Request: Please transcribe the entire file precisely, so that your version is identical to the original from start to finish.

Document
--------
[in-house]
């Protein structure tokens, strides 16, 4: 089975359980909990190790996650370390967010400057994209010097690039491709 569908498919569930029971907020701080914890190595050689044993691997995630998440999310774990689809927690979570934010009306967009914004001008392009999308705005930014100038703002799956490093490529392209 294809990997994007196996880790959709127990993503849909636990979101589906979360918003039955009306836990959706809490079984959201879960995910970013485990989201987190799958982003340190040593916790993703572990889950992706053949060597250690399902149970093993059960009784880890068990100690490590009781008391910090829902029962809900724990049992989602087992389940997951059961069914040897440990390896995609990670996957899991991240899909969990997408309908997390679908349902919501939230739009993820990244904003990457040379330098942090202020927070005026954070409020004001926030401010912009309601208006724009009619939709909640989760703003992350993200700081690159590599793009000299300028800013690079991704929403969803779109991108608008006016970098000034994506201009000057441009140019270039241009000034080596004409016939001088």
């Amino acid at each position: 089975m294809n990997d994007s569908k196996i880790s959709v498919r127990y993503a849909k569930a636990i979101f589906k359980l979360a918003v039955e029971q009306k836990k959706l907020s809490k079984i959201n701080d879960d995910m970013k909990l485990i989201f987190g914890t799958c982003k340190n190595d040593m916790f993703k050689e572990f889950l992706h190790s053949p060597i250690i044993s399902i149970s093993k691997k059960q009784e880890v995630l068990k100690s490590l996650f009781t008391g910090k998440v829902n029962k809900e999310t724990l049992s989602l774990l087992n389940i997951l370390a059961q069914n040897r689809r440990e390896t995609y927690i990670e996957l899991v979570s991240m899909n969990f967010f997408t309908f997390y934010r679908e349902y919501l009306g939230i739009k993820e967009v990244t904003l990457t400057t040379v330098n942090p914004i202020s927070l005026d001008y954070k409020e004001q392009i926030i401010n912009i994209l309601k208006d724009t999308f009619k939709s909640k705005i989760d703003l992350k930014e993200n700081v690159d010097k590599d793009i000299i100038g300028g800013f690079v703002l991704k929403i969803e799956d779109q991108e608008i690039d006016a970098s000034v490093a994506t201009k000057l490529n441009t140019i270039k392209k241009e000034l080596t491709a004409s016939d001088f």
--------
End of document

[in-house]
């Protein structure tokens, strides 16, 4: 089975359980909990190790996650370390967010400057994209010097690039491709 569908498919569930029971907020701080914890190595050689044993691997995630998440999310774990689809927690979570934010009306967009914004001008392009999308705005930014100038703002799956490093490529392209 294809990997994007196996880790959709127990993503849909636990979101589906979360918003039955009306836990959706809490079984959201879960995910970013485990989201987190799958982003340190040593916790993703572990889950992706053949060597250690399902149970093993059960009784880890068990100690490590009781008391910090829902029962809900724990049992989602087992389940997951059961069914040897440990390896995609990670996957899991991240899909969990997408309908997390679908349902919501939230739009993820990244904003990457040379330098942090202020927070005026954070409020004001926030401010912009309601208006724009009619939709909640989760703003992350993200700081690159590599793009000299300028800013690079991704929403969803779109991108608008006016970098000034994506201009000057441009140019270039241009000034080596004409016939001088």
């Amino acid at each position: 089975m294809n990997d994007s569908k196996i880790s959709v498919r127990y993503a849909k569930a636990i979101f589906k359980l979360a918003v039955e029971q009306k836990k959706l907020s809490k079984i959201n701080d879960d995910m970013k909990l485990i989201f987190g914890t799958c982003k340190n190595d040593m916790f993703k050689e572990f889950l992706h190790s053949p060597i250690i044993s399902i149970s093993k691997k059960q009784e880890v995630l068990k100690s490590l996650f009781t008391g910090k998440v829902n029962k809900e999310t724990l049992s989602l774990l087992n389940i997951l370390a059961q069914n040897r689809r440990e390896t995609y927690i990670e996957l899991v979570s991240m899909n969990f967010f997408t309908f997390y934010r679908e349902y919501l009306g939230i739009k993820e967009v990244t904003l990457t400057t040379v330098n942090p914004i202020s927070l005026d001008y954070k409020e004001q392009i926030i401010n912009i994209l309601k208006d724009t999308f009619k939709s909640k705005i989760d703003l992350k930014e993200n700081v690159d010097k590599d793009i000299i100038g300028g800013f690079v703002l991704k929403i969803e799956d779109q991108e608008i690039d006016a970098s000034v490093a994506t201009k000057l490529n441009t140019i270039k392209k241009e000034l080596t491709a004409s016939d001088f």